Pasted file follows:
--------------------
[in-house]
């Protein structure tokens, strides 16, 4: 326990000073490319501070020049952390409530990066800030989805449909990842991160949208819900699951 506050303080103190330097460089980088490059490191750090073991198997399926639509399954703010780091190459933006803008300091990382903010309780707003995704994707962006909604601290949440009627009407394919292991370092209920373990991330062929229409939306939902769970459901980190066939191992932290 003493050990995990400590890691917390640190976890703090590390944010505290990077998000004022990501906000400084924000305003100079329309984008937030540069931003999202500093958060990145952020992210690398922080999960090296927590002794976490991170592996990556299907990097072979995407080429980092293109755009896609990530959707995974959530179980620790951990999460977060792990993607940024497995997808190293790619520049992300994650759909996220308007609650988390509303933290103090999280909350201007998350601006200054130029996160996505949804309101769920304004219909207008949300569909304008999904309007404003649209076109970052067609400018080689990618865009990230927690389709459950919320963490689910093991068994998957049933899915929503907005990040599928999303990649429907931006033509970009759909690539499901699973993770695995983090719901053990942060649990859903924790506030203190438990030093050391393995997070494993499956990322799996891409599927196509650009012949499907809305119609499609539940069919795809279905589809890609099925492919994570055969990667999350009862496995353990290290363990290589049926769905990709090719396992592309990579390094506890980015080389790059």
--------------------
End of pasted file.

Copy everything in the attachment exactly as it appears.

[in-house]
């Protein structure tokens, strides 16, 4: 326990000073490319501070020049952390409530990066800030989805449909990842991160949208819900699951 506050303080103190330097460089980088490059490191750090073991198997399926639509399954703010780091190459933006803008300091990382903010309780707003995704994707962006909604601290949440009627009407394919292991370092209920373990991330062929229409939306939902769970459901980190066939191992932290 003493050990995990400590890691917390640190976890703090590390944010505290990077998000004022990501906000400084924000305003100079329309984008937030540069931003999202500093958060990145952020992210690398922080999960090296927590002794976490991170592996990556299907990097072979995407080429980092293109755009896609990530959707995974959530179980620790951990999460977060792990993607940024497995997808190293790619520049992300994650759909996220308007609650988390509303933290103090999280909350201007998350601006200054130029996160996505949804309101769920304004219909207008949300569909304008999904309007404003649209076109970052067609400018080689990618865009990230927690389709459950919320963490689910093991068994998957049933899915929503907005990040599928999303990649429907931006033509970009759909690539499901699973993770695995983090719901053990942060649990859903924790506030203190438990030093050391393995997070494993499956990322799996891409599927196509650009012949499907809305119609499609539940069919795809279905589809890609099925492919994570055969990667999350009862496995353990290290363990290589049926769905990709090719396992592309990579390094506890980015080389790059």